We can then verify that eth0 is using 192.168.1.2 with a netmask of 255.255.255.0 by typing “ifconfig”:

ifconfig

Setting up the Router

By default routers usually come with a default IP address of 192.168.0.1 and a default netmask of 255.255.255.0. In our example we want the router to use 192.168.1.1 so we’ll have to change its IP address. First we’ll need to change our own IP address in order for us to be on the same network as the router… let’s say 192.168.0.2:

ifconfig eth0 192.168.0.2 up

Once this is done, we can connect to the router through its web interface (most routers provide a Web server to allow the user to configure them). Let’s enter http://192.168.0.1 in our web browser. If your ask a password, have a look at the documentation that came with your router. If you own a Linksys WRT54G, the default login is blank and the default password is “admin”. Once you’re in the router’s web interface, go through the configuration and change its IP address to 192.168.1.1. You can then change back your IP address to be on 192.168.1.xxx so you can see the router again:

ifconfig eth0 192.168.1.2 up

We can now connect to the router via the web browser by connecting to http://192.168.1.1. Go through the router’s configuration and set it up according to your needs. Make sure you’re using the right configuration for your Internet access (in most cases the router acts as a DHCP client on the ISP network. You can get the information from your ISP). Make sure your Wifi settings are fine and that your essid is set (in our case it’s “galaxy”). And choose “static” addressing for your home network.

Connecting the laptops via WIFI

In most Linux distributions, the wifi card interface is eth1. However, some distribution use other interfaces such as wlan0 or even ra0. To make sure, you can use the “iwconfig” command, which lists your wireless interfaces:

iwconfig

For our WIFI connection to work, we need to specify its mode and its essid. There are two basic modes for WIFI networks: Ad-Hoc and Managed. In this article we’re using a router and our network is typically managed, our router acts as Wireless Access Point.To set up the mode we type:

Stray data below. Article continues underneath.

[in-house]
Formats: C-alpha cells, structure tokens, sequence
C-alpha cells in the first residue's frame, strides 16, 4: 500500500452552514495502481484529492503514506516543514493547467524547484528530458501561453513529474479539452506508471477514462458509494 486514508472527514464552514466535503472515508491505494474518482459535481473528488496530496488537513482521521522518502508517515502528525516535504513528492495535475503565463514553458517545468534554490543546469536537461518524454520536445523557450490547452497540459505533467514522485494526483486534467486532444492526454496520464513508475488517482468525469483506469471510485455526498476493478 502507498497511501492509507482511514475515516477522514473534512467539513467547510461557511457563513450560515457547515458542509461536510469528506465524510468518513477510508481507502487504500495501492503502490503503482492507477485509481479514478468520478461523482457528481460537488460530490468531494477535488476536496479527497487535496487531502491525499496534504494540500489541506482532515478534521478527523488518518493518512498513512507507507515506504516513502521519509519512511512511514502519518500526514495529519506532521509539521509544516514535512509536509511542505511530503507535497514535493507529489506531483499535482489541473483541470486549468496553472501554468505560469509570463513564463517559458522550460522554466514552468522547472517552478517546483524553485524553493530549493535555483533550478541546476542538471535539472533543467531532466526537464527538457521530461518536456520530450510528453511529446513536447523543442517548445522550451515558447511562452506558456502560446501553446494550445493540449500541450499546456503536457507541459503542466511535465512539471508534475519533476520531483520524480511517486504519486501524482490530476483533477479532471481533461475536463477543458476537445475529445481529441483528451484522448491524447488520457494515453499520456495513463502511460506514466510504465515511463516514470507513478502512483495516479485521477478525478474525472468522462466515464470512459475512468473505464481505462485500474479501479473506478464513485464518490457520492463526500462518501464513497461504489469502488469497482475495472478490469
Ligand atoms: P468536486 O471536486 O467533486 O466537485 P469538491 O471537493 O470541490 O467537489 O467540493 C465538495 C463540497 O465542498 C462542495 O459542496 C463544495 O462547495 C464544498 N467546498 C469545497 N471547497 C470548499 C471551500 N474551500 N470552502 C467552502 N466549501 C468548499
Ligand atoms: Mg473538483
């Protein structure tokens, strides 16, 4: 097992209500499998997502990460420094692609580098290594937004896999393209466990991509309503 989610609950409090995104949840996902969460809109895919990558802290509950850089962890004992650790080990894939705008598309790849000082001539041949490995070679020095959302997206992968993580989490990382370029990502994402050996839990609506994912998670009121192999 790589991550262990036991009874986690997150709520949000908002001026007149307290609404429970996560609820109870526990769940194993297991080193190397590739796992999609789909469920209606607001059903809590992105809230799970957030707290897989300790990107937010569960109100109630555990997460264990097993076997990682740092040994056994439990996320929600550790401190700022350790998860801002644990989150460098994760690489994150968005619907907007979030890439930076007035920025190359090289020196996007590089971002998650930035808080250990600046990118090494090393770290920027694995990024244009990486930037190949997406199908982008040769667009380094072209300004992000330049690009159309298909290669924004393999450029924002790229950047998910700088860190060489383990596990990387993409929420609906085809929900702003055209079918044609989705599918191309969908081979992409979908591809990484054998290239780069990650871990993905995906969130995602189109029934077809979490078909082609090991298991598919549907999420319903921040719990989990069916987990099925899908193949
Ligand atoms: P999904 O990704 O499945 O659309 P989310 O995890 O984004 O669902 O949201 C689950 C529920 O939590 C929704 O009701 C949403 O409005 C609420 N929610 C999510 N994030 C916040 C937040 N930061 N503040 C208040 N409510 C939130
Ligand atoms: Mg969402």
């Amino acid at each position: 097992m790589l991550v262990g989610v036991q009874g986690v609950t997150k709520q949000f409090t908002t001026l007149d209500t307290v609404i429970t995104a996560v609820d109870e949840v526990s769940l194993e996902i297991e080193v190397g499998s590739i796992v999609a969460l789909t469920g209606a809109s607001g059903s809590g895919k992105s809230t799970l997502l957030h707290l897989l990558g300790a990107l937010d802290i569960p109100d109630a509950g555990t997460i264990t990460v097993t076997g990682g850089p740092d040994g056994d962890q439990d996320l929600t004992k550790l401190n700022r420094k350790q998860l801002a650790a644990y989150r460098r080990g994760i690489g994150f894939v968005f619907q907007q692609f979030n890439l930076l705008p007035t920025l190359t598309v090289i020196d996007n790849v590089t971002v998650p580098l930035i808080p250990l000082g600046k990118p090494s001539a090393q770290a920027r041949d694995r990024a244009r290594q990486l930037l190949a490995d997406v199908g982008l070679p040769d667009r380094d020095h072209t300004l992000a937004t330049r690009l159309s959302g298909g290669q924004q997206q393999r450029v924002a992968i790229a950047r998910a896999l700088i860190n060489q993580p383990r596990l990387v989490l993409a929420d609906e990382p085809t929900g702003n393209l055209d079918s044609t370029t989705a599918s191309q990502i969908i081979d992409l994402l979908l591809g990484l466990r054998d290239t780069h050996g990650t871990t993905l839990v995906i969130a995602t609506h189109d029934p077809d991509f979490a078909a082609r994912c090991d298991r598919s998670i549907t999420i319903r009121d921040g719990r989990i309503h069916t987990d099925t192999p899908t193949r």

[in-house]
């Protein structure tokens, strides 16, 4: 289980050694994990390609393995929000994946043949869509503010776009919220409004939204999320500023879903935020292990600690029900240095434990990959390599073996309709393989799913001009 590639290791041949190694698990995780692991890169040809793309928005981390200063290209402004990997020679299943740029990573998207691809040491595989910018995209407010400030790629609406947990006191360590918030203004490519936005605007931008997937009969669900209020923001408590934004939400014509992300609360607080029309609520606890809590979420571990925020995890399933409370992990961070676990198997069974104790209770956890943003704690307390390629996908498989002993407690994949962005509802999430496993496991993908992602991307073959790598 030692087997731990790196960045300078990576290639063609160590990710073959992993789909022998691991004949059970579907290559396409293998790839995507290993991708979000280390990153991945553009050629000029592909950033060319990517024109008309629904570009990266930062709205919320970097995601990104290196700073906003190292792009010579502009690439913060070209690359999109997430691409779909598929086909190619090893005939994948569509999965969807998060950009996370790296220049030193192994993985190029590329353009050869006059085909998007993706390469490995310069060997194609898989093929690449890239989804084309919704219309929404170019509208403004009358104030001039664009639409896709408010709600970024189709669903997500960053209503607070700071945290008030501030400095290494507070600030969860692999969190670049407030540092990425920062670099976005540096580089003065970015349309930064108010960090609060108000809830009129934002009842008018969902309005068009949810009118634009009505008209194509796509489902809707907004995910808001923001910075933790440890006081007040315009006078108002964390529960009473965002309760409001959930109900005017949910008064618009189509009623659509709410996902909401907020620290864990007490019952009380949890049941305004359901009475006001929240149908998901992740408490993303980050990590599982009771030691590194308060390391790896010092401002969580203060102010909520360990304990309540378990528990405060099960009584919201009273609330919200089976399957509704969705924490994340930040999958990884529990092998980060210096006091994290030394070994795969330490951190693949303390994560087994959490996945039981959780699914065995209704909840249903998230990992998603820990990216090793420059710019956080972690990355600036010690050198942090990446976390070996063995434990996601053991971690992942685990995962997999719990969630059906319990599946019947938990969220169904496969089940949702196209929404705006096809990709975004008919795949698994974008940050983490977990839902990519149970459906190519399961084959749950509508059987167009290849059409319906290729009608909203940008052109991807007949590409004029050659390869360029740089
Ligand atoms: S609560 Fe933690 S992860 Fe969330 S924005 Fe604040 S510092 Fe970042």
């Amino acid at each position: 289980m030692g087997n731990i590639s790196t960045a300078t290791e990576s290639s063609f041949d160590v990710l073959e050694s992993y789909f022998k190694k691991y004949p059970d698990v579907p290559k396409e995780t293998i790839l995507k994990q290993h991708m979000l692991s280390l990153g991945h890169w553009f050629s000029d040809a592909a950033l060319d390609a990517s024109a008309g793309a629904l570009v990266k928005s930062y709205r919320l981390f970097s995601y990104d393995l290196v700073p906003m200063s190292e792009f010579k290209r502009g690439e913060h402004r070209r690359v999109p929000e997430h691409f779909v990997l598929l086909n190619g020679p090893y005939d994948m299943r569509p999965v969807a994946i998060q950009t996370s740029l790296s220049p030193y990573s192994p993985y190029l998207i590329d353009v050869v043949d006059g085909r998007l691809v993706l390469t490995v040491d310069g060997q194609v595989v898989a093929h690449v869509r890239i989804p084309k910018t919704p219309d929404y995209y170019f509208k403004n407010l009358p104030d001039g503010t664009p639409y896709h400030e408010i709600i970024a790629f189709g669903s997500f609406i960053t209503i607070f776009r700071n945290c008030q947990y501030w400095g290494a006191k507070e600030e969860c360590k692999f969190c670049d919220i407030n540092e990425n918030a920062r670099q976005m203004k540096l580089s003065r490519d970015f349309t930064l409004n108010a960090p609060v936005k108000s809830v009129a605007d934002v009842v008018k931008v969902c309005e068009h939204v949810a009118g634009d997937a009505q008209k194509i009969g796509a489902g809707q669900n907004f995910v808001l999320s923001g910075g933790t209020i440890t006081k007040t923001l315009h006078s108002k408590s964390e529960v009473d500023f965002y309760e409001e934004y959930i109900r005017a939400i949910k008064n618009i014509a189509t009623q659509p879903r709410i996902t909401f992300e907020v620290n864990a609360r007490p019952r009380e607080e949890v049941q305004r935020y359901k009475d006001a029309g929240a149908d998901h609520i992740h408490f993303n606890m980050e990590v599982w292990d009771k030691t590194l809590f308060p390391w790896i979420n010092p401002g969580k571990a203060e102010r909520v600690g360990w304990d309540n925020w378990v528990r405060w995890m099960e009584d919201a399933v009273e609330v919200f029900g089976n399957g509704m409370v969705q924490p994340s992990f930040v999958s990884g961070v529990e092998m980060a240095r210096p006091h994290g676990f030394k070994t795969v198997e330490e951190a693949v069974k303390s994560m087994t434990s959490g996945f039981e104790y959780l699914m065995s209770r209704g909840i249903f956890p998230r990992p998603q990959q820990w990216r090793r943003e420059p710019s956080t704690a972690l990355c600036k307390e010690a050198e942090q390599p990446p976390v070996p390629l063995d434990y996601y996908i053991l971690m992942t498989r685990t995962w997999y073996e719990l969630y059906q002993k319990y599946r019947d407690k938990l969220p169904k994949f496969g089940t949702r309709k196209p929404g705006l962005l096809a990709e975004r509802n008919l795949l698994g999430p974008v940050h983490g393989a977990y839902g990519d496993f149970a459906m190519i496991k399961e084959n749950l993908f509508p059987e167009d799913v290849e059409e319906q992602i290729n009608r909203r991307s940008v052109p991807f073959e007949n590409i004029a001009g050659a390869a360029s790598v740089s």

iwconfig eth1 mode managed

We can then set up the essid by typing:

iwconfig eth1 essid galaxy

Finally, we check that everything is fine by typing:

iwconfig

We do this on both laptops.

Then, we simply need to assign them an IP address. On Jupiter we type:

ifconfig eth1 192.168.1.3 up

And on Pluto:

ifconfig eth1 192.168.1.4 up

Setting up the default gateway

On each computer (Pluto, Jupiter and Sun) we need to set the router as the default gateway. We want all our requests to go to the router, so we’re using 192.168.1.1 as our default gateway:

route add default gw 192.168.1.1

Once this is done on each computer, they should be able to see each other. We make them ping each other to make sure the network works well.

If a problem occurs, you can see the routing table for a computer by typing:

route

Setting up the DNS

On each computer we need to set up the address of the DNS Server : 212.27.32.177. For this we edit the file /etc/resolv.conf. The file should contain the following:

nameserver 212.27.32.177

To make sure this works, we can query the DNS server for a particular domain name, for instance:

nslookup google.com

Conclusion

That’s it. Your network should work fine now. Of course every network is different and things might not work as expected. If you encounter any problem, please use the forum to ask questions. Good luck.

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All About Linux: Ifconfig Analyzed and clarified

tom on November 21st, 2006

“ifconfig–the ubiquitous command bundled with any Unix/Linux OS is used to setup any/all the network interfaces such as ethernet, wireless, modem and so on that are connected to your computer. ifconfig command provides a wealth of knowledge to any person who takes the time to look at its output. Commonly, the ifconfig command is used for the following tasks:

“1) Configuring an interface–be it ethernet card, wireless card, loop back interface or any other. For example, in its simplest form, to set up the IP address of your ethernet card, you pass the necessary options to the ifconfig command as follows…”

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Custom apache 1.3.37 with mod_perl

tom on November 2nd, 2006

NOTE: This is a work in progress and is not considered complete. It may be entirely wrong. It is a discovery for me.
I’ve recently had the need to create a dedicated server that would handle all of my intense CGI script requests.

Since I’ve never custom built an apache config before, especially without PHP (I’m a PHP addict, LAMP), it has been rough.

The following is a simple guide on how to do this… If you have any issues feel free to register and post comments.

You should be in a folder where you want to download the source file tars to. I used /home/username

The first step was to download mod_perl.

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My linux web server is really slow

tom on November 1st, 2006

Recently I noticed one of my new dedicated servers serving pages being somewhat sluggish.

Being that this was a brand new generic production server, it may not have been optimized. So I decided to dive in and take a look at the resolver…